Is it just me or are Green Day songs mixed in a really interesting way?
Oct 13, 2021 at 5:54 PM Thread Starter Post #1 of 1

Evan McNaughton

New Head-Fier
Oct 7, 2021
United States
I was listening to Green Day and I noticed it was quite a bit quieter than some of the other rock bands I listen to. I think it's less of a volume thing and more of a loudness thing. I know mastering protocols have changed a lot over the years, and the loudness you aim for depends on the media your putting the music on (for streaming services it's around -13 lufs.)

The more I listen to their albums the more I almost start to get the feeling that their mixes are "stylized" for lack of a better term. I understand that the mix has a huge impact on the overall sound, but this is unlike what I've heard other groups, especially other rock bands like Guns and Roses, whose mixes feel much more "practical" than "stylized" as if they were just going for a clean mix while Green Day's mixes tend to feel like they lean into a more muddy, gritty, and narrow mix with vocals that stay very centered through many of their songs, only really using wide stereo effects to draw attention to something( a mixing style that fits punk rock very well if ever there was one.) It only really caught my attention because the 2 albums I was listening to "Dookie" 1994 and "American Idiot" 2004 were made 10 years apart with nearly completely different teams, the only exception being Rob Cavallo credited as a producer on both. 10 years is a long time when it comes to things like mixing and mastering protocols and especially when so much new technology becomes available in those 10 years. Yet these 2 albums still sound very similar in terms of mixing and mastering which really makes me wonder just how much time and effort went into these mixes and masters. Then again I could just be reading into something that's not there. 🤷‍♂️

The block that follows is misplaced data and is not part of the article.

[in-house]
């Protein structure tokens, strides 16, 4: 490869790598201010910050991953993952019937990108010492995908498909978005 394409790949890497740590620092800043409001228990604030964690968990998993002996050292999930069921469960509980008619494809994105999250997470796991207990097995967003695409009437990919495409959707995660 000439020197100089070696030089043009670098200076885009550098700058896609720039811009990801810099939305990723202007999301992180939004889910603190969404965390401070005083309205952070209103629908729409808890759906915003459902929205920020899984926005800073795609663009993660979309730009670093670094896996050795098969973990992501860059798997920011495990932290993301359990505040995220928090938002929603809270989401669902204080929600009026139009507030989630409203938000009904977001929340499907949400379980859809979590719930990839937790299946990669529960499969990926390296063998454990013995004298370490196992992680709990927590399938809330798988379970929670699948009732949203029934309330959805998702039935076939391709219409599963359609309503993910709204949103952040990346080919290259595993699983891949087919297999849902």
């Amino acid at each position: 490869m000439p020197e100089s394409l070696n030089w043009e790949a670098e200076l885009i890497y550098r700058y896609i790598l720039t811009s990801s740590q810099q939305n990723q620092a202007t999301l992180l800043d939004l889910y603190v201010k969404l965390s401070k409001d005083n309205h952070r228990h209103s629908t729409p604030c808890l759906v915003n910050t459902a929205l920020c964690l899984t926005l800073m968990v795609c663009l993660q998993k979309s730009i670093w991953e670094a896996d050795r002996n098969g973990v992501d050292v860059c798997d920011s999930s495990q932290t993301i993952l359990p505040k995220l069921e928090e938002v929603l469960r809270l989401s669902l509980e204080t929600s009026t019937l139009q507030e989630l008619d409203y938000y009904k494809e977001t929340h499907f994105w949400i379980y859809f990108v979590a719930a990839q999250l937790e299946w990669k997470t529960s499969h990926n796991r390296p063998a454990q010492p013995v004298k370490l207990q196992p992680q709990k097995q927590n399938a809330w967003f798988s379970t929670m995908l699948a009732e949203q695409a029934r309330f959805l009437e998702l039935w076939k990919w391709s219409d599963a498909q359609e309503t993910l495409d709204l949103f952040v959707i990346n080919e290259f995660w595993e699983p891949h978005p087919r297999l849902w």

I'm interested in knowing, is anyone else noticing this or is it just me?

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